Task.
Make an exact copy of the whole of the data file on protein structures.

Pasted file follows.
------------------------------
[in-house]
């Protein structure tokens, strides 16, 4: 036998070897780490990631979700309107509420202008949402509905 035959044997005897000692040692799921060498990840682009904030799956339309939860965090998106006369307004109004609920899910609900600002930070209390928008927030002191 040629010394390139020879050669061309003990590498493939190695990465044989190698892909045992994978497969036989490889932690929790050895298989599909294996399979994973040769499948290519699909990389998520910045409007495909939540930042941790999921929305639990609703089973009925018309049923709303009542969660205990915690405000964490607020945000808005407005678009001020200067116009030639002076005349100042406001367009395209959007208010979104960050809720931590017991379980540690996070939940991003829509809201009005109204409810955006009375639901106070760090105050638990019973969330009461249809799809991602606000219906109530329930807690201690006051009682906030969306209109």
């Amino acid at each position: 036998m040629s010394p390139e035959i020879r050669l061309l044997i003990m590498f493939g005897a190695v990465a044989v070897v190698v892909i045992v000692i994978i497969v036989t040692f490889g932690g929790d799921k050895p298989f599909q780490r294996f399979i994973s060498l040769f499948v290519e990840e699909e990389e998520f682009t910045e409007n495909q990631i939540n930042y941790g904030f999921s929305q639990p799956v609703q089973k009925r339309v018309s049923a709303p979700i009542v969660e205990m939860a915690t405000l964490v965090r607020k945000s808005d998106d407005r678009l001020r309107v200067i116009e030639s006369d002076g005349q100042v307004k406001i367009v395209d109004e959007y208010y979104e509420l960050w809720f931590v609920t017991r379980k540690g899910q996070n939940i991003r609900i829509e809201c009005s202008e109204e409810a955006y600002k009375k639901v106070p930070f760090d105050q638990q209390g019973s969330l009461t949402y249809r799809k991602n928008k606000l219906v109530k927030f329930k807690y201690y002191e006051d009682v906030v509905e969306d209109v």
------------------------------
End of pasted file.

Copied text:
[in-house]
């Protein structure tokens, strides 16, 4: 036998070897780490990631979700309107509420202008949402509905 035959044997005897000692040692799921060498990840682009904030799956339309939860965090998106006369307004109004609920899910609900600002930070209390928008927030002191 040629010394390139020879050669061309003990590498493939190695990465044989190698892909045992994978497969036989490889932690929790050895298989599909294996399979994973040769499948290519699909990389998520910045409007495909939540930042941790999921929305639990609703089973009925018309049923709303009542969660205990915690405000964490607020945000808005407005678009001020200067116009030639002076005349100042406001367009395209959007208010979104960050809720931590017991379980540690996070939940991003829509809201009005109204409810955006009375639901106070760090105050638990019973969330009461249809799809991602606000219906109530329930807690201690006051009682906030969306209109």
């Amino acid at each position: 036998m040629s010394p390139e035959i020879r050669l061309l044997i003990m590498f493939g005897a190695v990465a044989v070897v190698v892909i045992v000692i994978i497969v036989t040692f490889g932690g929790d799921k050895p298989f599909q780490r294996f399979i994973s060498l040769f499948v290519e990840e699909e990389e998520f682009t910045e409007n495909q990631i939540n930042y941790g904030f999921s929305q639990p799956v609703q089973k009925r339309v018309s049923a709303p979700i009542v969660e205990m939860a915690t405000l964490v965090r607020k945000s808005d998106d407005r678009l001020r309107v200067i116009e030639s006369d002076g005349q100042v307004k406001i367009v395209d109004e959007y208010y979104e509420l960050w809720f931590v609920t017991r379980k540690g899910q996070n939940i991003r609900i829509e809201c009005s202008e109204e409810a955006y600002k009375k639901v106070p930070f760090d105050q638990q209390g019973s969330l009461t949402y249809r799809k991602n928008k606000l219906v109530k927030f329930k807690y201690y002191e006051d009682v906030v509905e969306d209109v």